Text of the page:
The past decade saw an unprecedented rise in the fortunes of emerging-market banks. Less affected by the global financial crisis than their developed-world peers, their collective revenue surged to $1,400 trillion in 2012 from $268 trillion in 2002. The future, however, may be a different story. Historically strong capital and liquidity positions have eroded, and operating pressures are mounting from a combination of factors including tighter US monetary policy, stronger growth in developed markets, a changing regulatory landscape, and increasing competition.
Profitability in emerging markets is still much higher than in developed markets: countries such as South Africa, for example, enjoy very high return-on-equity ratios and strong value creation. Yet revenue margins that have been double those in developed markets have already been hit in some regions, and further deterioration seems likely. The net result is that risk management has moved to the top of the agenda for emerging-market bank CEOs and their boards. Risk teams that once focused only on measurement, compliance, and control must now shift toward mitigating challenges on credit, capital allocation, and liquidity or funding.
Traditionally, banks in emerging markets have paid little attention to cultivating a risk culture, where employees feel encouraged to speak up when they observe new risks. In the current economic and banking environment — where banks must respond decisively to existing and emerging risks — it’s critical to develop a strong risk culture. Many banks have begun to take the initiative by setting up dedicated sessions with business, risk, and control functions to evaluate risk-response scenarios; explicitly defining what’s expected of all stakeholders; and engaging in tests to reinforce a strong risk culture. In addition, many emerging-market banks plan to introduce or upgrade institutional frameworks on risk to promote prudent decision making—an action strongly encouraged by regulators concerned about strengthening banks’ risk management and governance.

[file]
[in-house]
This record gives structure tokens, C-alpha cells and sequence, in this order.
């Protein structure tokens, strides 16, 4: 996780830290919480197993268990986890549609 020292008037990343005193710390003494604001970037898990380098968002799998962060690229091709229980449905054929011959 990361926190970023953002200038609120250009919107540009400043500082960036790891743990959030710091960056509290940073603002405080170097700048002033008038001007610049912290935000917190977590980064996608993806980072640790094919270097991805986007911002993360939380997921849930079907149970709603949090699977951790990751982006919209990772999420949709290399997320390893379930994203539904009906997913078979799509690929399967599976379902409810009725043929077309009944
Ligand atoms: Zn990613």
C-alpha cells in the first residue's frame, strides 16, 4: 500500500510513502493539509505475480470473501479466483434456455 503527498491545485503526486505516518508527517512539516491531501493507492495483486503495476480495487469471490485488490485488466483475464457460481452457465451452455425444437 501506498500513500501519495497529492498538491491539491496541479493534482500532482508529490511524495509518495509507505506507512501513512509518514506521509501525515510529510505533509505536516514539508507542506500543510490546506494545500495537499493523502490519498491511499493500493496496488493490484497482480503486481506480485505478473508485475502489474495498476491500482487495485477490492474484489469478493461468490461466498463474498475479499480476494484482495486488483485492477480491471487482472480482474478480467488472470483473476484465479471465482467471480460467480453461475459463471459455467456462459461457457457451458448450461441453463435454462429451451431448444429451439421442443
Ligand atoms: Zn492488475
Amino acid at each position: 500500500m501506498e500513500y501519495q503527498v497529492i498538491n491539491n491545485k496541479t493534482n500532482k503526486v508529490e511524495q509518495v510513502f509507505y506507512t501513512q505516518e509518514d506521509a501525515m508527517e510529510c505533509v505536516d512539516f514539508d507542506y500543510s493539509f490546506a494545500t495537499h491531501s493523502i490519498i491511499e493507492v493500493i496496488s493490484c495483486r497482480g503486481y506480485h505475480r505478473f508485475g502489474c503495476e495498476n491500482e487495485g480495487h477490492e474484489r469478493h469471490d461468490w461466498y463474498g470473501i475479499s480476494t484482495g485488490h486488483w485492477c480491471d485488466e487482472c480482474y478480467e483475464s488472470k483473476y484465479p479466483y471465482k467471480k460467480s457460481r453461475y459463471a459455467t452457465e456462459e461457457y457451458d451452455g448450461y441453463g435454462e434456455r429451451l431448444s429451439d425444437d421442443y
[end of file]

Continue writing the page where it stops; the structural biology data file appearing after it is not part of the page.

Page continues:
There is significant room for improving credit collections. For example, loan-loss impairments for emerging-market banks nearly tripled to €34 billion between 2007 and 2012. Addressing this issue requires two steps: identifying actions on nonperforming loans that can have an immediate positive impact on bank performance, and supporting improvements to credit management related to a defined recovery strategy, organizational structures and processes, and systems.
Emerging-market banks need to make better-informed credit decisions. There is simply not enough information on creditworthiness, whether in the form of reliable financial data about customers (especially for small and midsize enterprises), credit-bureau information, or historical performance data. Given these gaps, banks have strong incentives to develop their own innovative risk models that incorporate both qualitative and quantitative factors. Where credit bureaus are active, they are having an impact.
Bank capital will be increasingly scarce in most markets. Yet banks can support business growth and unlock profit potential by understanding where current capital is consumed and optimizing its absorption. We have seen some banks establish a capital-based threshold at which they retain a client’s business. Others seek more collateral or push for more favorable collateral from a risk-weighted-asset standpoint and add covenants to mitigate “rating drift.” Emerging-market banks can also optimize their product portfolio for capital consumption, steering customers toward receivables-based financing rather than working-capital financing.